Didymo Message Motors Along
Taranaki Regional Council media release
For immediate release
17 December 2008
Didymo Message Motors Along
The didymo message is hitting the road again in Taranaki.
The Taranaki Regional Council has begun a summer education campaign on didymo, targeting anglers, kayakers, boaties and other freshwater users throughout the region.
A Council-employed didymo educator will visit popular freshwater recreation sites with a message summed up in three words: Check, clean, dry.
Those are the procedures the Council and MAF Biosecurity NZ are urging all river and stream users to adopt in an effort to prevent the spread of didymo, a Northern Hemisphere invasive alga that is also known as rock snot.
Didymo education campaigns are being conducted by regional councils around the country over summer in partnership with MAF Biosecurity NZ.
Didymo was discovered in South Island waters in 2004. It is not yet known to be in the North Island.
It attaches itself to streambeds by stalks and can form large mats on the bottom of streams, rivers and even lake edges. Thick, ugly growths can adversely affect freshwater fish, plant and invertebrate species.
It can be spread easily, with a single cell in a drop of water able to start a new colony if released into a different waterway.
For that reason, people leaving streams and rivers are urged to:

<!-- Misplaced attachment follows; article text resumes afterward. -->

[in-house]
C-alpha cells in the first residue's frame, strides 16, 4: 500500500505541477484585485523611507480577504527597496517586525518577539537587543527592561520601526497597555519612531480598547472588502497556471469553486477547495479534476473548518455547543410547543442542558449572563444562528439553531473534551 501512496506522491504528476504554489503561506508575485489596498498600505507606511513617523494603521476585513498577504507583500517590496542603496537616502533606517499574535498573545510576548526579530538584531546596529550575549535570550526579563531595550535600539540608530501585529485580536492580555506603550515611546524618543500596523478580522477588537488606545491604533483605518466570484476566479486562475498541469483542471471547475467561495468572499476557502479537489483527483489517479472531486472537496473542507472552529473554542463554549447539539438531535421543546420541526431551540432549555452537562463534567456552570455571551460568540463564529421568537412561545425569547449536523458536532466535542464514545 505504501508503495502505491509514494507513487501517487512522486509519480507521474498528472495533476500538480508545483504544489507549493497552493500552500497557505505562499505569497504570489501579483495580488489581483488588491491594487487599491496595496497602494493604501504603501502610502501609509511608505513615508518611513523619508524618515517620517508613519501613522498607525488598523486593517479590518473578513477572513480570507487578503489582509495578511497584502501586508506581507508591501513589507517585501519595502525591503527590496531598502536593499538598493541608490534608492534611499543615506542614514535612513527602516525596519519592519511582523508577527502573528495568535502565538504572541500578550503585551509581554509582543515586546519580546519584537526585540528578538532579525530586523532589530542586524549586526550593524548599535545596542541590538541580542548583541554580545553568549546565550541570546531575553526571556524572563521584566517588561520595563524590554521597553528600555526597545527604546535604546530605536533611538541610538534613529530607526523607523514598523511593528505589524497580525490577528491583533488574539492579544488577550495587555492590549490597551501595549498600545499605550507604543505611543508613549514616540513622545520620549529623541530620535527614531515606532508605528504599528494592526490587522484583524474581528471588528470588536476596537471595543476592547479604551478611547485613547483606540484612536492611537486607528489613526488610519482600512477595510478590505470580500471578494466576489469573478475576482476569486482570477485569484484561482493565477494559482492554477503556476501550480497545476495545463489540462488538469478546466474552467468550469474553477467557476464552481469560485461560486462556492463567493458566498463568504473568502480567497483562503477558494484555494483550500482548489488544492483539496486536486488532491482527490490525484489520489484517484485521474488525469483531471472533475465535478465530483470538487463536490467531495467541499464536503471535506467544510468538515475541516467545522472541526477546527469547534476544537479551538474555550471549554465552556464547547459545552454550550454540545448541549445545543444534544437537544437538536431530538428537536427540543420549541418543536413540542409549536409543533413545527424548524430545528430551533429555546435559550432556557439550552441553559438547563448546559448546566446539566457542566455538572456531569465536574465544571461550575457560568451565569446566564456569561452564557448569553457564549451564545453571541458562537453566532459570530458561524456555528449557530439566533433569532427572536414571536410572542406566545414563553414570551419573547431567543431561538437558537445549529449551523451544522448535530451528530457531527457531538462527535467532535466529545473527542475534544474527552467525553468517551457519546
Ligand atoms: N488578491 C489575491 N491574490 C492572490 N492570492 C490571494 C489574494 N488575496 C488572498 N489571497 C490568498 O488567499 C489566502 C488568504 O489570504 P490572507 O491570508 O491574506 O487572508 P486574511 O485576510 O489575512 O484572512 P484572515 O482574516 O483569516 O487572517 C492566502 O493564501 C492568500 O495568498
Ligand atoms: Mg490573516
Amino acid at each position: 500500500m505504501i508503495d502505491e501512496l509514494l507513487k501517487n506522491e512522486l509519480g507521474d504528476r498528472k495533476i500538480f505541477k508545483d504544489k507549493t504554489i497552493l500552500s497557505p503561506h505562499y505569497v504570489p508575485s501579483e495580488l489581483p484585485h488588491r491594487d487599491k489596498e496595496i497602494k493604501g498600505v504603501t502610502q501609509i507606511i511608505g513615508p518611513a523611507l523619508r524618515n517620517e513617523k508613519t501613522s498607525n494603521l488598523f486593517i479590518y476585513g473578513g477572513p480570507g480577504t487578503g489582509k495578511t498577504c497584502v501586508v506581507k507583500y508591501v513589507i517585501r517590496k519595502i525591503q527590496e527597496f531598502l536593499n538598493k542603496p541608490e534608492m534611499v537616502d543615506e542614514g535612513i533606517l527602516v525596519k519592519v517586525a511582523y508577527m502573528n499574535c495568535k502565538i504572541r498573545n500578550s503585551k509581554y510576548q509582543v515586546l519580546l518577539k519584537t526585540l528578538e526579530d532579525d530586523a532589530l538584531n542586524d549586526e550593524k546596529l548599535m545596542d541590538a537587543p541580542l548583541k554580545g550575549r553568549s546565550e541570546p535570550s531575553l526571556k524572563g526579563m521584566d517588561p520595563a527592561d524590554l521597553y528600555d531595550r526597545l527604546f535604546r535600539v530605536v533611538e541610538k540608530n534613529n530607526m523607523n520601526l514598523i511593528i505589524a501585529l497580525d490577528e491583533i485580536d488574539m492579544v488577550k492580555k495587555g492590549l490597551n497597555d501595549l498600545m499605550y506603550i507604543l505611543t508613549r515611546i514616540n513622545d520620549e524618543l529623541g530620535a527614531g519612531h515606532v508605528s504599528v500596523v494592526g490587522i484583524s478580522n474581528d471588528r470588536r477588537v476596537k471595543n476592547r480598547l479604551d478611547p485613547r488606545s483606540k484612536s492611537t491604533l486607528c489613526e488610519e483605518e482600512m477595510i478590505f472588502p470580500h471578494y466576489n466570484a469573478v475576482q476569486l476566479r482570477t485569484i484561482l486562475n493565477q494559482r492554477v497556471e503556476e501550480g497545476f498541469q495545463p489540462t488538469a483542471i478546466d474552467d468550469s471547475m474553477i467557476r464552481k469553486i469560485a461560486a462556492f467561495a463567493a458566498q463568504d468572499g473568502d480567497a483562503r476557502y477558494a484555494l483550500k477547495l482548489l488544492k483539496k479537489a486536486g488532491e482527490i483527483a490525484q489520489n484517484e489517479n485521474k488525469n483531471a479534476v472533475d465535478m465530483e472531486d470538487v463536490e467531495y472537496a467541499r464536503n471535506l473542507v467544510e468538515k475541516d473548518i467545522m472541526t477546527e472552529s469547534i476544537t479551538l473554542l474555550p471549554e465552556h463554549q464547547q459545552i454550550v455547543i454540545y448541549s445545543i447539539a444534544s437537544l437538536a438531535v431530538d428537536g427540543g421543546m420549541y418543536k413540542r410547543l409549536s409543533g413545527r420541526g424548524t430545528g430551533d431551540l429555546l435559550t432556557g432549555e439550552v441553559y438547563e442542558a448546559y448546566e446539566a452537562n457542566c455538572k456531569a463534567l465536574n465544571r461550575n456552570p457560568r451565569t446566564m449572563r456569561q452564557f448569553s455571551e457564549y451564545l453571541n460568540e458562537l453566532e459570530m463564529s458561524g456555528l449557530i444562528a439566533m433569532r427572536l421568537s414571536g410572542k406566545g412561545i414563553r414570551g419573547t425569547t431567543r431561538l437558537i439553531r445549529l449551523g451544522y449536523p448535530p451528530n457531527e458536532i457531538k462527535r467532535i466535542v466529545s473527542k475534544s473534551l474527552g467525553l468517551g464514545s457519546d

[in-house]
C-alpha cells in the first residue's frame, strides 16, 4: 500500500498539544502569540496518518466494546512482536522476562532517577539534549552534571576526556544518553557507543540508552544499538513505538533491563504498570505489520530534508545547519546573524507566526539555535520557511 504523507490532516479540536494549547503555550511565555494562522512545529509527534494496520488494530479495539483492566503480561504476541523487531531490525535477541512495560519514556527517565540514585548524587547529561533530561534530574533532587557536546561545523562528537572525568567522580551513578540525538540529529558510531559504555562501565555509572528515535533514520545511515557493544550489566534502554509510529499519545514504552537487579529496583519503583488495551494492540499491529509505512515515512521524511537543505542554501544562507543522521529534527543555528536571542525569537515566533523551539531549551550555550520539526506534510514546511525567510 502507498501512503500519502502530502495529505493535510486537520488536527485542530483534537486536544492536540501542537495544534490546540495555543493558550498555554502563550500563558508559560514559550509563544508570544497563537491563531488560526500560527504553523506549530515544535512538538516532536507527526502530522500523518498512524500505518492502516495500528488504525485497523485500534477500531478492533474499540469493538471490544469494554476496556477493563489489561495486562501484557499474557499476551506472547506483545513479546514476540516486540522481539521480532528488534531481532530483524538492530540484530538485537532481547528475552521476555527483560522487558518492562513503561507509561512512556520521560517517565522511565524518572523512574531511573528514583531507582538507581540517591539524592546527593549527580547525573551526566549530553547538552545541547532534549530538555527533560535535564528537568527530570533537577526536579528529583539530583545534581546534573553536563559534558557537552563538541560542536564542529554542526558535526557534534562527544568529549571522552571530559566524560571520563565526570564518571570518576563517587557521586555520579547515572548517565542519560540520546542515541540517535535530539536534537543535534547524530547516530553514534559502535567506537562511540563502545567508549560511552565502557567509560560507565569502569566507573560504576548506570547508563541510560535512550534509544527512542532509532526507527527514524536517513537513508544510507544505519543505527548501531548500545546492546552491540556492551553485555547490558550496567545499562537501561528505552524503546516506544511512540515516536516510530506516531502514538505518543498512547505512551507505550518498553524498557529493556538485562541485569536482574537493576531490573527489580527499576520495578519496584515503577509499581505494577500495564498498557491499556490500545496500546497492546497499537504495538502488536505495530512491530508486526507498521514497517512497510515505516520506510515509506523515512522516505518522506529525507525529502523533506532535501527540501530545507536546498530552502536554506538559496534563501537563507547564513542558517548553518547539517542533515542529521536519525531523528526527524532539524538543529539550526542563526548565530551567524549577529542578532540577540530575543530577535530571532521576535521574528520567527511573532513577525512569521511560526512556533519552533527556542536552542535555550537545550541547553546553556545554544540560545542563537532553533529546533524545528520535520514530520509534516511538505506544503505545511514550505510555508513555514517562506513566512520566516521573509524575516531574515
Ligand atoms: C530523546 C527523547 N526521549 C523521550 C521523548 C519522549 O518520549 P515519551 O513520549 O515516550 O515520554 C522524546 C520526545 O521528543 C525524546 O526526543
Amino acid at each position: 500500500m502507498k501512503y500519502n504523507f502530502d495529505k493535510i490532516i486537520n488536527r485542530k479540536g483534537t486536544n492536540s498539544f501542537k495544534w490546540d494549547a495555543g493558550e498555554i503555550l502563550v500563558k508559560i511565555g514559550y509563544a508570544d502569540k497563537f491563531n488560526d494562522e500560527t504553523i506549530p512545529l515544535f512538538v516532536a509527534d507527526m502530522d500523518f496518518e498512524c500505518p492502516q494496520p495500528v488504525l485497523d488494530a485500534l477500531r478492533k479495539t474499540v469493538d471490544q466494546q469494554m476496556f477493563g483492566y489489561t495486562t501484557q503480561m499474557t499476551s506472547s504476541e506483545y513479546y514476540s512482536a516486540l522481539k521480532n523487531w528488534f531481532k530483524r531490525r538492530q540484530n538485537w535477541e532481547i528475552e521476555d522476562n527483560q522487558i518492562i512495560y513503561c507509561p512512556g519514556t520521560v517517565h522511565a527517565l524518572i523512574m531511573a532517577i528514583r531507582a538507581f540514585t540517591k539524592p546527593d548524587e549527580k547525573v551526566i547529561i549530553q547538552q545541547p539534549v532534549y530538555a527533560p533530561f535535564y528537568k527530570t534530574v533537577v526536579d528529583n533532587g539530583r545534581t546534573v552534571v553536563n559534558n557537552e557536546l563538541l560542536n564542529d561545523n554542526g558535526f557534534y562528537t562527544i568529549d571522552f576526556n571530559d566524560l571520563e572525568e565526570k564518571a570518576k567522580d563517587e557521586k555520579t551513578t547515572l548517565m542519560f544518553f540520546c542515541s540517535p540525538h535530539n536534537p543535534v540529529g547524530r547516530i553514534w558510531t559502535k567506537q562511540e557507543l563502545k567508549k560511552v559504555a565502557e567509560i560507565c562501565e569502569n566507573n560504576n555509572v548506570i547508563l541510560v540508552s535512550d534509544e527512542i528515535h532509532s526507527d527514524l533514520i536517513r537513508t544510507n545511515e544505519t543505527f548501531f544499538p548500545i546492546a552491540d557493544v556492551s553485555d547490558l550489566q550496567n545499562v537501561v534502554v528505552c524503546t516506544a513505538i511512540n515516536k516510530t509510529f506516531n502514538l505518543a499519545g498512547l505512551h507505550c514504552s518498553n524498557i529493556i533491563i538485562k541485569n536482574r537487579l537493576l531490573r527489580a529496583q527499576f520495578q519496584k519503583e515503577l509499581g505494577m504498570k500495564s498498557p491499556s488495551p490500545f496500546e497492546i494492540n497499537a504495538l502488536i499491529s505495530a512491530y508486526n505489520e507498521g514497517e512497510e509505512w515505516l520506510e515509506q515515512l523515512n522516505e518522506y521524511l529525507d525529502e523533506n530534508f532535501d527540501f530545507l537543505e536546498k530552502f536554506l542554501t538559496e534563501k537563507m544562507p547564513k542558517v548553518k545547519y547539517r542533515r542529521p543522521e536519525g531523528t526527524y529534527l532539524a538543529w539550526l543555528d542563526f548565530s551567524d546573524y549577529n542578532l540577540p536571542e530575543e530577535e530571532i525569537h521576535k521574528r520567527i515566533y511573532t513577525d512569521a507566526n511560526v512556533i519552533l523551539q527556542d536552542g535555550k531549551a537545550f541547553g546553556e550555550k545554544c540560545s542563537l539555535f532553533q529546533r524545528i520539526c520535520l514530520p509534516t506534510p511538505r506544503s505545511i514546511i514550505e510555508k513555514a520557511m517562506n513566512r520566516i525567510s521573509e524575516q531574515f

• Check equpment for
any debris and leave it at the site.
• Clean all equpment with detergent, bleach or hot water.
• Dry equipment and do not use it for 48 hours.
All items should be cleaned for at least one minute with a 5% solution of dishwashing liquid or nappy cleaner, dried to the touch and left for another 48 hours before use in another waterway. If this is not possible, restrict their use to one waterway.
Absorbent items require extra treatment, either with prolonged soaking in water heated to 45 degrees or above, or by being frozen solid. People who hold fishing licences are banned from using felt-soled waders or wading boots when angling for sports fish such as trout. The ban applies throughout New Zealand, including the Taupo fishery.
The Taranaki education campaign will involve personal approaches to river users and sessions with organizations such as clubs. It will continue until late March.
The Taranaki Regional Council is part of a Regional Didymo Group that also includes the Department of Conservation, Taranaki Fish and Game, Venture Taranaki and Trust Power.
Fish and Game Officer Allen Stancliff says it’s vital for users of river and streams to follow the didymo cleaning procedures if we are to have any hope of keeping rock snot out of Taranaki waterways.
“These procedures should be followed within Taranaki and by those taking fishing gear, kayaks or boats to and from other parts of the country over the summer period,” he says.
Information and detergent spray bottles are available at sports shops and Mr Stancliff urges recreational water users to take advantage of them.
Clubs and other organizations wanting to organize didymo education sessions can call the Taranaki Regional Council on 06 765 7127
For more information, see www.trc.govt.nz.